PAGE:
Profile Publications No. 134 The Fokker G-1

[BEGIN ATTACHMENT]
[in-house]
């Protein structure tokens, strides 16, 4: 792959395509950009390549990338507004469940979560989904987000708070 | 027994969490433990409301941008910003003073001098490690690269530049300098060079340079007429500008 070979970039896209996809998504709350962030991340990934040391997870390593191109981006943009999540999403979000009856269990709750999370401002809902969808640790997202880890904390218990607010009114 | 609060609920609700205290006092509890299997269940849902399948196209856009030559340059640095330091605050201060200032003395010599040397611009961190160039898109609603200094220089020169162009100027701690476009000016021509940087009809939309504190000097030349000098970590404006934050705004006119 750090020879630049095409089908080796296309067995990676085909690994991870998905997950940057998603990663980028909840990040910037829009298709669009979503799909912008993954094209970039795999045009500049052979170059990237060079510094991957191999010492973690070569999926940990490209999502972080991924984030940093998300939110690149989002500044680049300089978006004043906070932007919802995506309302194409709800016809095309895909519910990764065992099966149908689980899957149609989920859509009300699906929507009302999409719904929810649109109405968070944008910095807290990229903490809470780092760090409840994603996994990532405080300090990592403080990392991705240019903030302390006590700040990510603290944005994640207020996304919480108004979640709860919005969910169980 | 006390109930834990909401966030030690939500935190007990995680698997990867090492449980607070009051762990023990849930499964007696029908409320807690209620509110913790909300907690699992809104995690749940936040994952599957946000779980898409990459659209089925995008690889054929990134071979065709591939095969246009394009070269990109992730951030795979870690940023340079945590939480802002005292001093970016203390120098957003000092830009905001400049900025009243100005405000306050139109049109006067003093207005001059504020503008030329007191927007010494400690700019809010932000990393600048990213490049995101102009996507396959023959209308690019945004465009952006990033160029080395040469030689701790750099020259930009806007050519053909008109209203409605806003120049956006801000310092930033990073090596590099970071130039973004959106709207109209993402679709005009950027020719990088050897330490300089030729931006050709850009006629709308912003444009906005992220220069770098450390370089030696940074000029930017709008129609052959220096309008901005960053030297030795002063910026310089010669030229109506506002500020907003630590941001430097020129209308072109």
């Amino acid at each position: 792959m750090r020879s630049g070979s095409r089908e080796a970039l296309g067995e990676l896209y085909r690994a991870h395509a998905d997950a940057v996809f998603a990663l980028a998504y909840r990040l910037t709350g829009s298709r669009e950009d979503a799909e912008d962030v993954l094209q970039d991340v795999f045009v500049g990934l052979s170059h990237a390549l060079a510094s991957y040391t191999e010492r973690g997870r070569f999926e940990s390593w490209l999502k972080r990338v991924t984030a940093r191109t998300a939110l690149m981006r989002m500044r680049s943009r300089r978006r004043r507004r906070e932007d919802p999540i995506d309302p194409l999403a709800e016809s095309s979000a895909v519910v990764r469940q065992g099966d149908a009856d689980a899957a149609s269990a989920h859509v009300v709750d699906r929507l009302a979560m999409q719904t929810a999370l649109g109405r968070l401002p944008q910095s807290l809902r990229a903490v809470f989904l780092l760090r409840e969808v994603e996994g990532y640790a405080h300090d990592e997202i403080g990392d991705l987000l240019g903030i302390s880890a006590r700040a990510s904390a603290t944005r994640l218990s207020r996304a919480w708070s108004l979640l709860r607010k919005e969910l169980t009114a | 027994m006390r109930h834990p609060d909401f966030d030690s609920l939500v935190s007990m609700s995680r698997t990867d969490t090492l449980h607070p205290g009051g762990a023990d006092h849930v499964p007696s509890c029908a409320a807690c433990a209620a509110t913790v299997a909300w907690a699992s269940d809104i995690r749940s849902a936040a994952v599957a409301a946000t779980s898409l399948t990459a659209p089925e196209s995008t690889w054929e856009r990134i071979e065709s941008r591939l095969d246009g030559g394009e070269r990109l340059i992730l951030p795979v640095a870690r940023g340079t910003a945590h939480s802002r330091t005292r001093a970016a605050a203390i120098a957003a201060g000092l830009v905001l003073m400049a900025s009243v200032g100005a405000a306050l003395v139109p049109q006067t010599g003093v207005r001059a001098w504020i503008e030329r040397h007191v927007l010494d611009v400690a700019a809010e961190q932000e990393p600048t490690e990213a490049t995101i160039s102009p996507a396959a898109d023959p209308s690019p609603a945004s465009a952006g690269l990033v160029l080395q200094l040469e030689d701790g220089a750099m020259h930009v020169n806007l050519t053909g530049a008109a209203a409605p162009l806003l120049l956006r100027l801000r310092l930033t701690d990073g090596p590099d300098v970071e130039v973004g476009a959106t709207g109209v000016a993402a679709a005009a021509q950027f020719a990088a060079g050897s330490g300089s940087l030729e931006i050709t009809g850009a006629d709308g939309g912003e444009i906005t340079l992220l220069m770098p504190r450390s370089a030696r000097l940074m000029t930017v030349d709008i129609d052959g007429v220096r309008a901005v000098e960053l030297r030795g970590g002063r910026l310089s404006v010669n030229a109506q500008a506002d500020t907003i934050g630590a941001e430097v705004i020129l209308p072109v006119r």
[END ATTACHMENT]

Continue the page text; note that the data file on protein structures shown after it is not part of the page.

The Fokker G-1 prototype at the 1936 Paris Salon, where it caused great comment the Press hailed it as a sensation, although it had not flown at that time. 80-02 radial engines, giving 750 h.p. at 11,500 feet at 2,400 r.p.m. A maximum speed of 267-301 m.p.h. was quoted for the proto­type aircraft. INITIAL DEVELOPMENT After its successful appear­ance at the Paris Salon the G-1 was brought back to the Netherlands, to be prepared for its first flight. The “custard-and- chocolate” colour scheme used during the exhibition was replaced by a dark brown upper surface and a duck-egg blue undersurface, and the aircraft was also given the civil B-class registration X-2. (The X-group of registrations in the pre-war years was specially allotted to Fokker for use on prototypes and experi­mental aircraft). All this was done in a hanger at the small civil airfield of Welschap, near Eindhoven, which from the security point of view was considered a much more suitable place than Schiphol Airport near Amsterdam. The first flight with the G-1 prototype was made on 16th March 1937 from Welschap, the aircraft being piloted by Fokker’s Czech test pilot Mares, who after the flight expressed complete satisfaction with the aircraft’s behaviour. Later another Fokker test pilot, the German Emil Meinecke, also flew the aircraft. On 8th April he flew the aircraft to Amster­dam and on 13th and 14th April the G-1 was demon­strated before the Dutch Army Air Corps at Soester- berg AirBase. On later test flights Dutch military pilots were also allowed to fly the G-1. Although the Dutch military authorities were very interested in the Fokker G-1, which was at that time avery advanced fighter aircraft, they did raise some objections. For instance, they opposed the use of the Hispano-Suiza engines because the Fokker T.V bombers and D.XX1 fighters, which were already on order for the Army Air Corps, would be powered by Bristol Mercury engines and the introduction of a separate type of engine for the G-1 would result in undesirable complications in the Air Corps’ main­tenance and logistics system. Moreover the then rather new and untried Hispano Suiza engines had The prototype at Welschap aerodrome, shortly before its maiden /light this was on I6tli March 1937, with Mares at the controls. completely failed during a diving test, melted metal parts having been sucked into the exhausts and ejected against the tail surfaces !The prototype was then rc-engined with two Pratt &Whitney Twin Wasp engines, also of 750 h.p. Some other modi­fications were introduced on the prototype when it had to be rebuilt following an accident in which it rammed the doors of a hangar at Schiphol Airport after the brakes failed this happened on 4th July 1937. There also were some differences of opinion within the Army Air Corps regarding the G -l’s armament. Some of the experts believed that only machine guns should befitted, giving the aircraft a fixed eight-gun It is just possible to distinguish the experimental under wing dive-hrakes in this view o f G-1 A No. 302.4
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